New York Times v. Sullivan: Civil Rights, Libel Law, and the Free Press

Overview

Illuminating a classic case from the turbulent civil rights era of the 1960s, two of America's foremost legal historians—Kermit Hall and Melvin Urofsky—provide a compact and highly readable updating of one of the most memorable decisions in the Supreme Court's canon.

When the New York Times published an advertisement that accused Alabama officials of willfully abusing civil rights activists, Montgomery police commissioner Lester Sullivan filed suit for defamation. Alabama ...

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Overview

Illuminating a classic case from the turbulent civil rights era of the 1960s, two of America's foremost legal historians—Kermit Hall and Melvin Urofsky—provide a compact and highly readable updating of one of the most memorable decisions in the Supreme Court's canon.

When the New York Times published an advertisement that accused Alabama officials of willfully abusing civil rights activists, Montgomery police commissioner Lester Sullivan filed suit for defamation. Alabama courts, citing factual errors in the ad, ordered the Times to pay half a million dollars in damages. The Times appealed to the Supreme Court, which had previously deferred to the states on libel issues. The justices, recognizing that Alabama's application of libel law threatened both the nation's free press and equal rights for African Americans, unanimously sided with the Times.

As memorably recounted twenty years ago in Anthony Lewis's Make No Law, the 1964 decision profoundly altered defamation law, which the Court declared must not hinder debate on public issues even if it includes "vehement, caustic, and sometimes unpleasantly sharp attacks on government and public officials." The decision also introduced a new First Amendment test: a public official cannot recover damages for libel unless he proves that the statement was made with the knowledge that it was false or with reckless disregard of whether it was false.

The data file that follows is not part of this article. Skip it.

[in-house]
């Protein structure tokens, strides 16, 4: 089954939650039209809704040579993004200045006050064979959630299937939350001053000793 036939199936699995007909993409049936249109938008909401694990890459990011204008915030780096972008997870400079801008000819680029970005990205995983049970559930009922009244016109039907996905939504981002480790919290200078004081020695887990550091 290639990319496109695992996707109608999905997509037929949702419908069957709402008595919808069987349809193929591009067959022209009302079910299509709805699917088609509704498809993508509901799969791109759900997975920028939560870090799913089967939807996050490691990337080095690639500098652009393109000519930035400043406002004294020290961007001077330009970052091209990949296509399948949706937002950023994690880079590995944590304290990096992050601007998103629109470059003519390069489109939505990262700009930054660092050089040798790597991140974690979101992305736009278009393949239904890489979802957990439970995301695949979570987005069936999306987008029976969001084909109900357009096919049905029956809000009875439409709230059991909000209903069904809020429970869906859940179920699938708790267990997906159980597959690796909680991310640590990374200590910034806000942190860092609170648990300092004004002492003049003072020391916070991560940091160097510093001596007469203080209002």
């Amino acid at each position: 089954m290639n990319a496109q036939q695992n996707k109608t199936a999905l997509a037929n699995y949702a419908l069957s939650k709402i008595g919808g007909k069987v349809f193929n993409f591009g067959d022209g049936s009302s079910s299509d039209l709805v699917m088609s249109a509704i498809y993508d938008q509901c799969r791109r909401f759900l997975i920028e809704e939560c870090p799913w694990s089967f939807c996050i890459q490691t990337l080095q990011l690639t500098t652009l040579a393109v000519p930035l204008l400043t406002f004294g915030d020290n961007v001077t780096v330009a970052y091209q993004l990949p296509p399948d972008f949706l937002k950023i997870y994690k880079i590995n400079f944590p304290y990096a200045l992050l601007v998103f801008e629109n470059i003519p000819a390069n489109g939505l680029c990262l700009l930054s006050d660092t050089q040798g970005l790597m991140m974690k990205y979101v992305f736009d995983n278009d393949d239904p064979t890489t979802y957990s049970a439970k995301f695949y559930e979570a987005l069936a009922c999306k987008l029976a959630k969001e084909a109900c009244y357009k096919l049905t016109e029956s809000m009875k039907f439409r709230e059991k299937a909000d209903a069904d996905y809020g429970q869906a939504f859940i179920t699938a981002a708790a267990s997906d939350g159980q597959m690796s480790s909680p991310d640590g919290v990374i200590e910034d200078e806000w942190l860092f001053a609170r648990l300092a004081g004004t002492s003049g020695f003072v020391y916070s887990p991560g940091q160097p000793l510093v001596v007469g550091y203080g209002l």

Hall and Urofsky, however, place a new emphasis on this iconic case. Whereas Lewis's book championed freedom of the press, the authors here provide a stronger focus on civil rights and southern legal culture. They convey to readers the urgency of the civil rights movement and the vitriolic anger it inspired in the Deep South. Their insights place this landmark case within a new and enlightening frame.

This book is part of the Landmark Law Cases and American Society series.

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Editorial Reviews

Library Journal
Many legal historians see the landmark 1964 case New York Times v. Sullivan—in which the Supreme Court ruled for the New York Times in its claim that criticism of the government and public officials is constitutionally protected—as the foundation of modern free press law. Before then, legal interpretations of the First Amendment had essentially left libel law up to state legislatures and courts. This book analyzes key events and people—the political ad at the center of the controversy, the various legal strategies, related legal actions and court decisions of the period, the history of libel law, and the legal landscape after Sullivan—all in the context of the Civil Rights Movement. Hall (former president, SUNY at Albany) and Urofsky (history, emeritus, Virginia Commonwealth Univ.) have written extensively on law and public policy. Other books on this case include Anthony Lewis's well-known Make No Law: The Sullivan Case and the First Amendment. VERDICT This is enlightening reading. The book interweaves libel and First Amendment law with southern political culture and the Civil Rights Movement, showing how the Alabama legal and political establishment tried to use the courts to silence the media and hobble civil rights. Highly recommended.—Mary Jane Brustman, Univ. at Albany Libs., NY
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Product Details

  • ISBN-13: 9780700618033
  • Publisher: University Press of Kansas
  • Publication date: 7/22/2011
  • Pages: 222
  • Sales rank: 831,187
  • Product dimensions: 5.50 (w) x 8.50 (h) x 0.70 (d)

Meet the Author

The late Kermit L. Hall was president of SUNY-Albany and author, editor, or coeditor of more than two dozen books. He is best known for The Magic Mirror: Law in American History and The Oxford Companion to the Supreme Court. Melvin I. Urofsky is professor emeritus of history and professor of law and public policy at Virginia Commonwealth University. Among his many books are the prizewinning Louis D. Brandeis: A Life; the two-volume March of Liberty: A Constitutional History of the United States; and Money and Free Speech: Campaign Finance Reform and the Courts.

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